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In 2004's Sideways, Alexander Payne masterfully utilized the "food is life" metaphor to explore the bitter aftertaste of human relationships. But where in that film, the director created a ripe environment for his actors and script to flourish, in A Good Year, director Ridley Scott utilizes a similar metaphor but fails to meld the story with the players, ultimately creating nothing more than a slick travel video that extols the greatness of the Atlantic wine region of France. All is not lost however, as the part of the film that does work the visuals and atmosphere is so appealing and even at times stunning, you won't mind the time you spend with the film.
Movies like Hannibal and Gladiator (and even Blade Runner) show us that Ridley Scott has a masterful touch at realizing the dark and dreadful side of the human condition. But a neglected genre in his repertoire is comedy with only a brief exploration in 2003's Matchstick Men. A Good Year reminds us of why. Not even one of the industry's most consistently productive actors in Russell Crowe can save this one. Probably because he's not very good at comedy either. His physical antics here are about as convincing as Charles Manson in a Santa Claus suit.
Crowe is Max Skinner, a confident and cocky London bond trader who'd break a gentleman's agreement to make a buck, and his latest deal that netted him a nifty seven-figure profit is proof. He revels in competition and bathes in the philosophy that winning isn't everything it's the only thing.
Most undoubtedly, his "thing" for competition comes from his Uncle Henry (Albert Finney) with whom Max spent the summers while growing up in the wine heartland of France. Raucous tennis matches and bristly games of chess on the grounds of Henry's Provencal chateau and vineyard, not only gave Max his competitive edge, but also, as evidenced in one particular chess match, inadvertently taught him that cheating pays off.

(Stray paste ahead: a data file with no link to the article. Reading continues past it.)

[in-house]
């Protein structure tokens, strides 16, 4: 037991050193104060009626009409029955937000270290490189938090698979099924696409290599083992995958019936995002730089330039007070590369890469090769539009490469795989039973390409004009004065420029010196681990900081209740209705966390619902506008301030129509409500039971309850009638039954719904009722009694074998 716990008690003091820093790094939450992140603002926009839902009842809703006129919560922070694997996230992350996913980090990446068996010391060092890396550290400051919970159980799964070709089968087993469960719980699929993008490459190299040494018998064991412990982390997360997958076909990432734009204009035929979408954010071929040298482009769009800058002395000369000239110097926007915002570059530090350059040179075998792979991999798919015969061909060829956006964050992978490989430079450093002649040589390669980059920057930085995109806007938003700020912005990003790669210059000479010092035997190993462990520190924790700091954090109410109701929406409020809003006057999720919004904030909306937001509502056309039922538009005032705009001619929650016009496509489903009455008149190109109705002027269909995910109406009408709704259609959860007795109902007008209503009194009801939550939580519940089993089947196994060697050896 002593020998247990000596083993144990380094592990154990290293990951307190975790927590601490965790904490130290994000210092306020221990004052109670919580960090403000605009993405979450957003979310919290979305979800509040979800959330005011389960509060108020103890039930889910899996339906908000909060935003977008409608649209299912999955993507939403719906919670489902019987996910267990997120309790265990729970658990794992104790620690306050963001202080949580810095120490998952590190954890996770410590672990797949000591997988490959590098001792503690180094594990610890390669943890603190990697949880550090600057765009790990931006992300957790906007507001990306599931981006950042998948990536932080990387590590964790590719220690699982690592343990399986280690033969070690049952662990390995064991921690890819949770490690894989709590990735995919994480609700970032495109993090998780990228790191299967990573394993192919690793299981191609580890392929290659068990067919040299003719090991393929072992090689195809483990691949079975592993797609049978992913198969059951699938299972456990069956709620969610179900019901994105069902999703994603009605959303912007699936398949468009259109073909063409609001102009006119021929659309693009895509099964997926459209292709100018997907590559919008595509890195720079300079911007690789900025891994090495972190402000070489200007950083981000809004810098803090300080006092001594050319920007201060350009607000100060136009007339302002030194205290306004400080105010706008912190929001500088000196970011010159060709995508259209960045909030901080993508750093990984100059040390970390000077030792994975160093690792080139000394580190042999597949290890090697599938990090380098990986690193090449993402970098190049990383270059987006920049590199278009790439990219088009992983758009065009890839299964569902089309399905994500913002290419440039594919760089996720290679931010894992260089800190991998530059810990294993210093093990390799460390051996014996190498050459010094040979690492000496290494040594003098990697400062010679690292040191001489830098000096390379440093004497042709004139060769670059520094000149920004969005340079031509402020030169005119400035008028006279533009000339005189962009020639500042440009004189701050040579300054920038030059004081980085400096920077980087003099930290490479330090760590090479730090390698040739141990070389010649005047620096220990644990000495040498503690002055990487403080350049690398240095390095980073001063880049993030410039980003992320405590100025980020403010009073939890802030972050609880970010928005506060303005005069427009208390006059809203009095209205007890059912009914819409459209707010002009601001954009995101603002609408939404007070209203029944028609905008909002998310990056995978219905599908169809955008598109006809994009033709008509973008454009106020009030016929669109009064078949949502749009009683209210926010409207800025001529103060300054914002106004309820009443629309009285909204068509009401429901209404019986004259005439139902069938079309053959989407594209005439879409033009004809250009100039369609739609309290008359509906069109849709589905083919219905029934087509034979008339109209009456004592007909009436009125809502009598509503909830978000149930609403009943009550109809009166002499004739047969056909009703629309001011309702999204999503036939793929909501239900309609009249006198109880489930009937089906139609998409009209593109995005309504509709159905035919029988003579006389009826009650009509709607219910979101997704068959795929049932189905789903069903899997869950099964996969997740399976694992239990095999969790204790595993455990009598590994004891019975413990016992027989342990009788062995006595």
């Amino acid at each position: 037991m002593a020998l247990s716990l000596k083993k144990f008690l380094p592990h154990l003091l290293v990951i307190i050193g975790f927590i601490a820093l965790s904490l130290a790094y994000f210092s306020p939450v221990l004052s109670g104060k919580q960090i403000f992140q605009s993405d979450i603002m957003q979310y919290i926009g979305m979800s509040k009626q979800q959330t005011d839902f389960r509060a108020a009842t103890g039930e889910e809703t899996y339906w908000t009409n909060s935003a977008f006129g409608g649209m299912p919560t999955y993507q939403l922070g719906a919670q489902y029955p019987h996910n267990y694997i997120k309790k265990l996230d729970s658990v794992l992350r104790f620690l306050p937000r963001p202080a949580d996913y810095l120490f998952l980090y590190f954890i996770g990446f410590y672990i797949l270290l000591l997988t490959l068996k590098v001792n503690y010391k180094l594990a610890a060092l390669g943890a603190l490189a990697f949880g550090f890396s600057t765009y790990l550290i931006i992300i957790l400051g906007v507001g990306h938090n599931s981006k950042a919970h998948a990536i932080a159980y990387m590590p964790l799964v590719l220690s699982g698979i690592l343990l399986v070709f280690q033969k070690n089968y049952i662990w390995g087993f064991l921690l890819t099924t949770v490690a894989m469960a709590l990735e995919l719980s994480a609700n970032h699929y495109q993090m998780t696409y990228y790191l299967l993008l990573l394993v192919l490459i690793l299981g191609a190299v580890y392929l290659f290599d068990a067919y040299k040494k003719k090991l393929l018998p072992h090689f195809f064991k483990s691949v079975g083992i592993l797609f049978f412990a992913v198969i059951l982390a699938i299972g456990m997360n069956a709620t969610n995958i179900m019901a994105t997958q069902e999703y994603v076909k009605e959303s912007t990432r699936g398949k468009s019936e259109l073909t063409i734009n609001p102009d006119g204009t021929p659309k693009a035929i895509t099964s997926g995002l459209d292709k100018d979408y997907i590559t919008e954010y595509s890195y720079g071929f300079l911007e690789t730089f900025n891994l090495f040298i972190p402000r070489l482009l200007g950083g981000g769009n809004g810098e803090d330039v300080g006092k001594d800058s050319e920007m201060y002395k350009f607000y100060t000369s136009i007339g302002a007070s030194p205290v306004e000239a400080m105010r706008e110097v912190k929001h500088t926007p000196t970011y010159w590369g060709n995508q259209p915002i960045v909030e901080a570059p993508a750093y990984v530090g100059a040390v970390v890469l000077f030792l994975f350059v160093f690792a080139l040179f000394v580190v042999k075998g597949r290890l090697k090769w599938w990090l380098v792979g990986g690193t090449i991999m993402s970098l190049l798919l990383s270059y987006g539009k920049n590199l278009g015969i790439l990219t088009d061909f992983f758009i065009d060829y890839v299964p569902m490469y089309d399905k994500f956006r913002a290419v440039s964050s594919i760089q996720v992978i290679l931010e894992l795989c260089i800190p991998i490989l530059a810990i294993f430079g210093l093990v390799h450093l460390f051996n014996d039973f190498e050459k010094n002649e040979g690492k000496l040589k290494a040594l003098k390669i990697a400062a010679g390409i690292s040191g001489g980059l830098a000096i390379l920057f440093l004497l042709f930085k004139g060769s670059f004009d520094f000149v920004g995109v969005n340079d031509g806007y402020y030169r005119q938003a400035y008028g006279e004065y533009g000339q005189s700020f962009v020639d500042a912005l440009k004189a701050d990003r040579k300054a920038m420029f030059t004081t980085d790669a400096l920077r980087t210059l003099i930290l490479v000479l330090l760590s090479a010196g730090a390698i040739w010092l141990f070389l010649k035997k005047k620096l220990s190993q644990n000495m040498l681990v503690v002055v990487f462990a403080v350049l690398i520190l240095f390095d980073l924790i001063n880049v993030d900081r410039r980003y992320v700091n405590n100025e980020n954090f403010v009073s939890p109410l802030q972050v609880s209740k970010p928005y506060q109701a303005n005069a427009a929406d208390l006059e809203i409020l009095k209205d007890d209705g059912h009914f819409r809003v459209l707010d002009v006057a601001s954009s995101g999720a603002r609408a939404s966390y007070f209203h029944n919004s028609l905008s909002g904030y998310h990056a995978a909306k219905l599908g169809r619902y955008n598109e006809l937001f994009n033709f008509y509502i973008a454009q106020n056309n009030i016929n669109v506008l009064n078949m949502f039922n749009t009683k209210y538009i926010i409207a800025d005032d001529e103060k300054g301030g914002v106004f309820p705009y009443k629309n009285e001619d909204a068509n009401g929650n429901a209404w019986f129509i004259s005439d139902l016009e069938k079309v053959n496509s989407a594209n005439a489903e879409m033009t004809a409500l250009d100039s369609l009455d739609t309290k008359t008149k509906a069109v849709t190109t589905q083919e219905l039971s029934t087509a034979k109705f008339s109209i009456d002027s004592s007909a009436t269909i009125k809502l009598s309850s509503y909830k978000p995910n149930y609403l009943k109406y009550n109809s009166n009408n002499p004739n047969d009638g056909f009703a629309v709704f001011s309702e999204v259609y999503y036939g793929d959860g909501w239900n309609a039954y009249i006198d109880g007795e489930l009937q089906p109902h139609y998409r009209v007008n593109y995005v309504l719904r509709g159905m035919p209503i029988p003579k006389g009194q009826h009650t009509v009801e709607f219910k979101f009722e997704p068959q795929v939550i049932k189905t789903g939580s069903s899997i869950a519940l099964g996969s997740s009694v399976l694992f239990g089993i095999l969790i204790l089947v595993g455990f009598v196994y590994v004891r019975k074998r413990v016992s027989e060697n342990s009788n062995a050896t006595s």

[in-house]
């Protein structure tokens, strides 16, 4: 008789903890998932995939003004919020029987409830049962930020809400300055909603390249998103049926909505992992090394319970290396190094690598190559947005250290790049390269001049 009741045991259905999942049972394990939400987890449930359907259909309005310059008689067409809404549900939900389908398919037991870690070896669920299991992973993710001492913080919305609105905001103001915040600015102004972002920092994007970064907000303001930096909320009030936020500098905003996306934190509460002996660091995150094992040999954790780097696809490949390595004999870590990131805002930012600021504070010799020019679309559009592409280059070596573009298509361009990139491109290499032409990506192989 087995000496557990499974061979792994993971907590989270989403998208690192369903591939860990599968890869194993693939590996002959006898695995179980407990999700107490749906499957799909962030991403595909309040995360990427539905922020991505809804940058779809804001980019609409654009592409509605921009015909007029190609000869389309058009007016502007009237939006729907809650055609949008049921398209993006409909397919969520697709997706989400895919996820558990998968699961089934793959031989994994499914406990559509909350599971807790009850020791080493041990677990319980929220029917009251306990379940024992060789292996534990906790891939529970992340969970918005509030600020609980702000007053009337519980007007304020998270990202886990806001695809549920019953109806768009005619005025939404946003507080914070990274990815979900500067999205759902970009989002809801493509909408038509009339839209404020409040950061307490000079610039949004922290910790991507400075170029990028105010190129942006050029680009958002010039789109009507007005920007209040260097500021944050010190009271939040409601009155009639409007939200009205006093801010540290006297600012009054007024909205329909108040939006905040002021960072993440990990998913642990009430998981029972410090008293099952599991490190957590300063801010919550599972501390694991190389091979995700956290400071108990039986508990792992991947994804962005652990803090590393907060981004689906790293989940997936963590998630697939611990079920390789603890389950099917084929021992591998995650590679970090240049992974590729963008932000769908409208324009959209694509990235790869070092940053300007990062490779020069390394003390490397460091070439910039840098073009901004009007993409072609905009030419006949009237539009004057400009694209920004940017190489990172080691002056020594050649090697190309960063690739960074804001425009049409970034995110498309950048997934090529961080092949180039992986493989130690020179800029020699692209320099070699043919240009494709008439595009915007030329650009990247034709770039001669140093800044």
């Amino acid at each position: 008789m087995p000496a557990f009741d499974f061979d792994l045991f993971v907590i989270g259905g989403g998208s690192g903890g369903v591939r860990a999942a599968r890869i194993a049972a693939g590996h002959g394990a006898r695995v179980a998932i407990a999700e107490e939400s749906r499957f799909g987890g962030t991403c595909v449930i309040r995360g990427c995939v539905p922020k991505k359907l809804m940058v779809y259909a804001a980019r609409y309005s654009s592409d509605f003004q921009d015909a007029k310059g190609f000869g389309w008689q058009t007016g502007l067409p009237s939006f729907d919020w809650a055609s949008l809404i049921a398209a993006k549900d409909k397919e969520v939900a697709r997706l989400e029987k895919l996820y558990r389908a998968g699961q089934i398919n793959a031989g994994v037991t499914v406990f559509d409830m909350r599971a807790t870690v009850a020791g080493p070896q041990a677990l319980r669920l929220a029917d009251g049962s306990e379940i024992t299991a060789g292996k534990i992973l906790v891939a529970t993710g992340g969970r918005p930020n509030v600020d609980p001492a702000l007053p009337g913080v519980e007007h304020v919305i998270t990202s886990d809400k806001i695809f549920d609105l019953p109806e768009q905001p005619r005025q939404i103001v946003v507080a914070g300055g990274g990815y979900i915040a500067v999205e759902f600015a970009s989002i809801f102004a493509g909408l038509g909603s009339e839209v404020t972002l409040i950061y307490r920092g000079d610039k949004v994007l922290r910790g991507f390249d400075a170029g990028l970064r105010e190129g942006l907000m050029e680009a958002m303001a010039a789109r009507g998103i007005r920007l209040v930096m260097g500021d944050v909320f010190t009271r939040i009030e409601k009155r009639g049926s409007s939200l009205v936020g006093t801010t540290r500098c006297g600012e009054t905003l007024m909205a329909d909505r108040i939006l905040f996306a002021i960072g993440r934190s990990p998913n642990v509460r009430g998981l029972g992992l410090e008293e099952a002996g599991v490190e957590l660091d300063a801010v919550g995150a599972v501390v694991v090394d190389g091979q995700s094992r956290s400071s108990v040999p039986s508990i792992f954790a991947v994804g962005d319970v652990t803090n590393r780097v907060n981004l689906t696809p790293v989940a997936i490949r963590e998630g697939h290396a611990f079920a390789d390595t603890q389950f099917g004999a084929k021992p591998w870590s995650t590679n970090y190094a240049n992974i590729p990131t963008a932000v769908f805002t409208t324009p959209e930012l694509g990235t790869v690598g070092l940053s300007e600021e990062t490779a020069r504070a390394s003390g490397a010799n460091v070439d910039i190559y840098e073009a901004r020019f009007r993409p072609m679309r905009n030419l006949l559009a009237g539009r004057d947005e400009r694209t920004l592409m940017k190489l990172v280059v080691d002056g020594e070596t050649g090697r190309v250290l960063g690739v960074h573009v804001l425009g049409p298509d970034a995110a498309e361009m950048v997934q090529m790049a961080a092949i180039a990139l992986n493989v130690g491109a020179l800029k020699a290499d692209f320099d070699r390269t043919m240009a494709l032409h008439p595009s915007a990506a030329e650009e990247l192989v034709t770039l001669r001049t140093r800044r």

Upon his Uncle Henry's death, Max learns that he is to inherit the chateau and vineyard since he's Henry's only known living relative. Naturally, Max wants to flip the property in a sale to make a quick buck. But there's a catch - he must travel to France personally to settle the transaction. This is a pivotal point in the film - and the exact moment the movie begins to fall apart. Crowe has been perfectly believable as a miserable cad plying his talents in London's cutthroat financial industry. But upon his arrival in France, his Max is supposed to transform into an easy-go-lucky bloke that's satisfied living by his uncle's philosophy on life "there's nowhere else in the world where one can keep busy doing so little, yet enjoy it so much! The success of the film rest on our ability to accept Max's maturation. To believe in the story, we're asked to buy into Crowe's charm and wit, but unfortunately his charm never appears and his wit is not very witty.
As Max embraces the fond memories of summers past while eating sun-ripened tomatoes poolside, a complication arises in the form of a headstrong California girl, Christie Roberts (Abbie Cornish). Christie claims to be the illegitimate daughter of Max's deceased uncle, and if her claims prove true, she not only becomes Max's cousin, but also the true beneficiary of the estate.
Max discovers some mysterious bottles in the chateau's basement bearing the name Le Coin Perdu (The Lost Corner). As told to him by the local cafÃ©'s attractive owner, Fanny Chenal (Marion Cotillard), these bottles are legendary throughout the region and can fetch thousands per bottle on the black market. Max begins to wonder why then is the vineyard's house wine so bad and why do some lesser quality vines turn up on the property as discovered by Christie?
A Good Year is a pleasant little genre piece reminiscent of Under the Tuscan Sun. But it just doesn't have the right star actor or even the right director to make Marc Klein's screenplay (adapted from Peter Mayle's novel of the same name) sing. We know Crowe can act and we've seen many great films from Scott, but neither has the sensitivity necessary to convincingly portray the delicate little touches needed for the film's humorous and romantic moments. As a result, it's one of the most beautifully photographed films of the year, but more closely resembles vinegar than it does fine Bordeaux.
Screen formats: Widescreen Anamorphic 2.35:1
Subtitles: English; Spanish
Language and Sound: English: Dolby Digital 5.1; Spanish: Dolby Digital 2.0 Surround; French: Dolby Digital 2.0 Surround
Other Features: Color; interactive menus; scene access; trailer; director's commentary; making-of featurette.
* Commentary With director Ridley Scott
o Postcards from Provence
o Russell Crowe and Ridley Scott discuss the film's production.
o Kingdom of Heaven
o The Illusionist
o Master and Commander
* Music Videos
Number of discs: - 1- Keepcase Packaging